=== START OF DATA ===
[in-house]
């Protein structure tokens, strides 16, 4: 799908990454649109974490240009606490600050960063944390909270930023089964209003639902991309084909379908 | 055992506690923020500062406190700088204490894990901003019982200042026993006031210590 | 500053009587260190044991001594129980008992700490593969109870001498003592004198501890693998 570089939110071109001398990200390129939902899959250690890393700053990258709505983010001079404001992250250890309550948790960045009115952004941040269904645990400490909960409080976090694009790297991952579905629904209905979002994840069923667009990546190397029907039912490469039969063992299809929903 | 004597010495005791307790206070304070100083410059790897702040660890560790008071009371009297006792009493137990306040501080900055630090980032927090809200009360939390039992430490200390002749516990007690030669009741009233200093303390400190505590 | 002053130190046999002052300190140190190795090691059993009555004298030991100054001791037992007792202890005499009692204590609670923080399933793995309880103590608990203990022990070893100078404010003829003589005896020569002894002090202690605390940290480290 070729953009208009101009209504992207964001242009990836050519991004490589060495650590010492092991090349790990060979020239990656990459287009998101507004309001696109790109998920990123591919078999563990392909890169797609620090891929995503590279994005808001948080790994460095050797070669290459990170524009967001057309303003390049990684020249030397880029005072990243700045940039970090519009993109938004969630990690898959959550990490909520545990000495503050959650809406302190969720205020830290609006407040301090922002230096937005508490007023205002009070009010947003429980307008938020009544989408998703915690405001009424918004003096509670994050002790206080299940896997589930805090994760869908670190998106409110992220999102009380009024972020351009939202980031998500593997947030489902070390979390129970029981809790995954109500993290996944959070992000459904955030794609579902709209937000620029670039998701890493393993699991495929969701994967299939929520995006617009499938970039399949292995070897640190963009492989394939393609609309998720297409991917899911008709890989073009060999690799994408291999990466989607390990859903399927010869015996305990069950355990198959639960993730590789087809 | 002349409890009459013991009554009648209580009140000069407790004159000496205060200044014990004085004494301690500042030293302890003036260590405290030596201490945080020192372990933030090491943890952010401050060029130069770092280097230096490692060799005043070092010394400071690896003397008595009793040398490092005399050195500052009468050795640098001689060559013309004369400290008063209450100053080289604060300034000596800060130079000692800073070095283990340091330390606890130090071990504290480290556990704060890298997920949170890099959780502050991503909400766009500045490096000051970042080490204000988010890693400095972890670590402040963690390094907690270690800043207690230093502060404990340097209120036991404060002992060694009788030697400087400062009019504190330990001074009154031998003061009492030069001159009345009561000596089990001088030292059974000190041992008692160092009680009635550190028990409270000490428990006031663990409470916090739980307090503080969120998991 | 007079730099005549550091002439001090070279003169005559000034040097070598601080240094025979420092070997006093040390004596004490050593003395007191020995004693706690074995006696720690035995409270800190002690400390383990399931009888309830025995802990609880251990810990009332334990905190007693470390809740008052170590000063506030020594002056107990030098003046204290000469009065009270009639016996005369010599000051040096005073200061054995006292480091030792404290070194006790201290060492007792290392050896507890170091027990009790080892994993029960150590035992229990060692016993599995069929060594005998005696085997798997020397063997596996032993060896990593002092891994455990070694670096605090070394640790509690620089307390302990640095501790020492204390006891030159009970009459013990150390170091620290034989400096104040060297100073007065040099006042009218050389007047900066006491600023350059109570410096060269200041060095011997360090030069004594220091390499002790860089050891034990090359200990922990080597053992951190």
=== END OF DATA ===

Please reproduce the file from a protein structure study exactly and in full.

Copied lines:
[in-house]
């Protein structure tokens, strides 16, 4: 799908990454649109974490240009606490600050960063944390909270930023089964209003639902991309084909379908 | 055992506690923020500062406190700088204490894990901003019982200042026993006031210590 | 500053009587260190044991001594129980008992700490593969109870001498003592004198501890693998 570089939110071109001398990200390129939902899959250690890393700053990258709505983010001079404001992250250890309550948790960045009115952004941040269904645990400490909960409080976090694009790297991952579905629904209905979002994840069923667009990546190397029907039912490469039969063992299809929903 | 004597010495005791307790206070304070100083410059790897702040660890560790008071009371009297006792009493137990306040501080900055630090980032927090809200009360939390039992430490200390002749516990007690030669009741009233200093303390400190505590 | 002053130190046999002052300190140190190795090691059993009555004298030991100054001791037992007792202890005499009692204590609670923080399933793995309880103590608990203990022990070893100078404010003829003589005896020569002894002090202690605390940290480290 070729953009208009101009209504992207964001242009990836050519991004490589060495650590010492092991090349790990060979020239990656990459287009998101507004309001696109790109998920990123591919078999563990392909890169797609620090891929995503590279994005808001948080790994460095050797070669290459990170524009967001057309303003390049990684020249030397880029005072990243700045940039970090519009993109938004969630990690898959959550990490909520545990000495503050959650809406302190969720205020830290609006407040301090922002230096937005508490007023205002009070009010947003429980307008938020009544989408998703915690405001009424918004003096509670994050002790206080299940896997589930805090994760869908670190998106409110992220999102009380009024972020351009939202980031998500593997947030489902070390979390129970029981809790995954109500993290996944959070992000459904955030794609579902709209937000620029670039998701890493393993699991495929969701994967299939929520995006617009499938970039399949292995070897640190963009492989394939393609609309998720297409991917899911008709890989073009060999690799994408291999990466989607390990859903399927010869015996305990069950355990198959639960993730590789087809 | 002349409890009459013991009554009648209580009140000069407790004159000496205060200044014990004085004494301690500042030293302890003036260590405290030596201490945080020192372990933030090491943890952010401050060029130069770092280097230096490692060799005043070092010394400071690896003397008595009793040398490092005399050195500052009468050795640098001689060559013309004369400290008063209450100053080289604060300034000596800060130079000692800073070095283990340091330390606890130090071990504290480290556990704060890298997920949170890099959780502050991503909400766009500045490096000051970042080490204000988010890693400095972890670590402040963690390094907690270690800043207690230093502060404990340097209120036991404060002992060694009788030697400087400062009019504190330990001074009154031998003061009492030069001159009345009561000596089990001088030292059974000190041992008692160092009680009635550190028990409270000490428990006031663990409470916090739980307090503080969120998991 | 007079730099005549550091002439001090070279003169005559000034040097070598601080240094025979420092070997006093040390004596004490050593003395007191020995004693706690074995006696720690035995409270800190002690400390383990399931009888309830025995802990609880251990810990009332334990905190007693470390809740008052170590000063506030020594002056107990030098003046204290000469009065009270009639016996005369010599000051040096005073200061054995006292480091030792404290070194006790201290060492007792290392050896507890170091027990009790080892994993029960150590035992229990060692016993599995069929060594005998005696085997798997020397063997596996032993060896990593002092891994455990070694670096605090070394640790509690620089307390302990640095501790020492204390006891030159009970009459013990150390170091620290034989400096104040060297100073007065040099006042009218050389007047900066006491600023350059109570410096060269200041060095011997360090030069004594220091390499002790860089050891034990090359200990922990080597053992951190």